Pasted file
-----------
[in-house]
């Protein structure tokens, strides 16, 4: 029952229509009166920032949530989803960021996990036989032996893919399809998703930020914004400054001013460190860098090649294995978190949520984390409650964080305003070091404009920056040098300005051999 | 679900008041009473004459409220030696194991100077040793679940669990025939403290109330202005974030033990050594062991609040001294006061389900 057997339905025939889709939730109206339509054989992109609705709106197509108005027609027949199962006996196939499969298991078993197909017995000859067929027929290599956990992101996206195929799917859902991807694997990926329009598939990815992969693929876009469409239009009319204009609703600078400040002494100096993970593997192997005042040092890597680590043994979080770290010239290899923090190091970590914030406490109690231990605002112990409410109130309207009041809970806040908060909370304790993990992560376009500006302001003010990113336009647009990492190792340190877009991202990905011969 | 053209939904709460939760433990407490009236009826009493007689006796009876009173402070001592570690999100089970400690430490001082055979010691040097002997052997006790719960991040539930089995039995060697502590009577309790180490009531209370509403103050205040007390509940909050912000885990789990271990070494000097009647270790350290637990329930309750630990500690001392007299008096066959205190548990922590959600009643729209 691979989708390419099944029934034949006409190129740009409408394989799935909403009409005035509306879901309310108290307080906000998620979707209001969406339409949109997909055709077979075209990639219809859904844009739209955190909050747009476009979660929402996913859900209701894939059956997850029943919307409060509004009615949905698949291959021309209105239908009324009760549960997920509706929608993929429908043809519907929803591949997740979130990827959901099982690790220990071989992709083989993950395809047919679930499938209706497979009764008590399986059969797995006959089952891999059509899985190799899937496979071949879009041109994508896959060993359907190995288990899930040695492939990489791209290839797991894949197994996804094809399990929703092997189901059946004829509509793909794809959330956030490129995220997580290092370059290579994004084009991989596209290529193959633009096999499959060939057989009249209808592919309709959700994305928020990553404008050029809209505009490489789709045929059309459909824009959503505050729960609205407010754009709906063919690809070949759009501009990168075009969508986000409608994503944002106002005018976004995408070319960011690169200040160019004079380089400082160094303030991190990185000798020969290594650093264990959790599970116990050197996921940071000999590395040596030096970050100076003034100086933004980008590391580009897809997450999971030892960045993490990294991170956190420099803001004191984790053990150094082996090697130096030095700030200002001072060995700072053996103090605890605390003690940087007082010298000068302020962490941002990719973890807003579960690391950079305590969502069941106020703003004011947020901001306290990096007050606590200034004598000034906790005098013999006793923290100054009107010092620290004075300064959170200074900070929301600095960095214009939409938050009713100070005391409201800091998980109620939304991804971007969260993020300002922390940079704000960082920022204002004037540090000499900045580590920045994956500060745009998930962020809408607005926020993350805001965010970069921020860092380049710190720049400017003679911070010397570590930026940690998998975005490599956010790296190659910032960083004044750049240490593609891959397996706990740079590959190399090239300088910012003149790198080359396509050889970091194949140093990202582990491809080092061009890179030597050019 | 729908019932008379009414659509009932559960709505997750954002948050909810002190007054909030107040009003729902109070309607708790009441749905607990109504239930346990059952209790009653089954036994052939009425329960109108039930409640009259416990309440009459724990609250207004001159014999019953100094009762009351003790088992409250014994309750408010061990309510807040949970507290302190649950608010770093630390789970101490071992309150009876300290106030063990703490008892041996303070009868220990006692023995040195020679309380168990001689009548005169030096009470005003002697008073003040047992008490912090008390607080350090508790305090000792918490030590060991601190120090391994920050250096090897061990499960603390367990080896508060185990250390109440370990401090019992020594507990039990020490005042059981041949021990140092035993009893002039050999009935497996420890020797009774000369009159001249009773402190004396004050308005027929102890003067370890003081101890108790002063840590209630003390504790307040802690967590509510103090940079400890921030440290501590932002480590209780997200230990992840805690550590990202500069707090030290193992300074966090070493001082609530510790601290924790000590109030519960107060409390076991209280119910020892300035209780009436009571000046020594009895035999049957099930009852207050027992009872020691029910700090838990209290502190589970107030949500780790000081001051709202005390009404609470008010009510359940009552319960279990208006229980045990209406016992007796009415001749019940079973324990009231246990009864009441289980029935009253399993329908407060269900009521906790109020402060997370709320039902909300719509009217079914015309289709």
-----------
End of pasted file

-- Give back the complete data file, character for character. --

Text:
[in-house]
């Protein structure tokens, strides 16, 4: 029952229509009166920032949530989803960021996990036989032996893919399809998703930020914004400054001013460190860098090649294995978190949520984390409650964080305003070091404009920056040098300005051999 | 679900008041009473004459409220030696194991100077040793679940669990025939403290109330202005974030033990050594062991609040001294006061389900 057997339905025939889709939730109206339509054989992109609705709106197509108005027609027949199962006996196939499969298991078993197909017995000859067929027929290599956990992101996206195929799917859902991807694997990926329009598939990815992969693929876009469409239009009319204009609703600078400040002494100096993970593997192997005042040092890597680590043994979080770290010239290899923090190091970590914030406490109690231990605002112990409410109130309207009041809970806040908060909370304790993990992560376009500006302001003010990113336009647009990492190792340190877009991202990905011969 | 053209939904709460939760433990407490009236009826009493007689006796009876009173402070001592570690999100089970400690430490001082055979010691040097002997052997006790719960991040539930089995039995060697502590009577309790180490009531209370509403103050205040007390509940909050912000885990789990271990070494000097009647270790350290637990329930309750630990500690001392007299008096066959205190548990922590959600009643729209 691979989708390419099944029934034949006409190129740009409408394989799935909403009409005035509306879901309310108290307080906000998620979707209001969406339409949109997909055709077979075209990639219809859904844009739209955190909050747009476009979660929402996913859900209701894939059956997850029943919307409060509004009615949905698949291959021309209105239908009324009760549960997920509706929608993929429908043809519907929803591949997740979130990827959901099982690790220990071989992709083989993950395809047919679930499938209706497979009764008590399986059969797995006959089952891999059509899985190799899937496979071949879009041109994508896959060993359907190995288990899930040695492939990489791209290839797991894949197994996804094809399990929703092997189901059946004829509509793909794809959330956030490129995220997580290092370059290579994004084009991989596209290529193959633009096999499959060939057989009249209808592919309709959700994305928020990553404008050029809209505009490489789709045929059309459909824009959503505050729960609205407010754009709906063919690809070949759009501009990168075009969508986000409608994503944002106002005018976004995408070319960011690169200040160019004079380089400082160094303030991190990185000798020969290594650093264990959790599970116990050197996921940071000999590395040596030096970050100076003034100086933004980008590391580009897809997450999971030892960045993490990294991170956190420099803001004191984790053990150094082996090697130096030095700030200002001072060995700072053996103090605890605390003690940087007082010298000068302020962490941002990719973890807003579960690391950079305590969502069941106020703003004011947020901001306290990096007050606590200034004598000034906790005098013999006793923290100054009107010092620290004075300064959170200074900070929301600095960095214009939409938050009713100070005391409201800091998980109620939304991804971007969260993020300002922390940079704000960082920022204002004037540090000499900045580590920045994956500060745009998930962020809408607005926020993350805001965010970069921020860092380049710190720049400017003679911070010397570590930026940690998998975005490599956010790296190659910032960083004044750049240490593609891959397996706990740079590959190399090239300088910012003149790198080359396509050889970091194949140093990202582990491809080092061009890179030597050019 | 729908019932008379009414659509009932559960709505997750954002948050909810002190007054909030107040009003729902109070309607708790009441749905607990109504239930346990059952209790009653089954036994052939009425329960109108039930409640009259416990309440009459724990609250207004001159014999019953100094009762009351003790088992409250014994309750408010061990309510807040949970507290302190649950608010770093630390789970101490071992309150009876300290106030063990703490008892041996303070009868220990006692023995040195020679309380168990001689009548005169030096009470005003002697008073003040047992008490912090008390607080350090508790305090000792918490030590060991601190120090391994920050250096090897061990499960603390367990080896508060185990250390109440370990401090019992020594507990039990020490005042059981041949021990140092035993009893002039050999009935497996420890020797009774000369009159001249009773402190004396004050308005027929102890003067370890003081101890108790002063840590209630003390504790307040802690967590509510103090940079400890921030440290501590932002480590209780997200230990992840805690550590990202500069707090030290193992300074966090070493001082609530510790601290924790000590109030519960107060409390076991209280119910020892300035209780009436009571000046020594009895035999049957099930009852207050027992009872020691029910700090838990209290502190589970107030949500780790000081001051709202005390009404609470008010009510359940009552319960279990208006229980045990209406016992007796009415001749019940079973324990009231246990009864009441289980029935009253399993329908407060269900009521906790109020402060997370709320039902909300719509009217079914015309289709």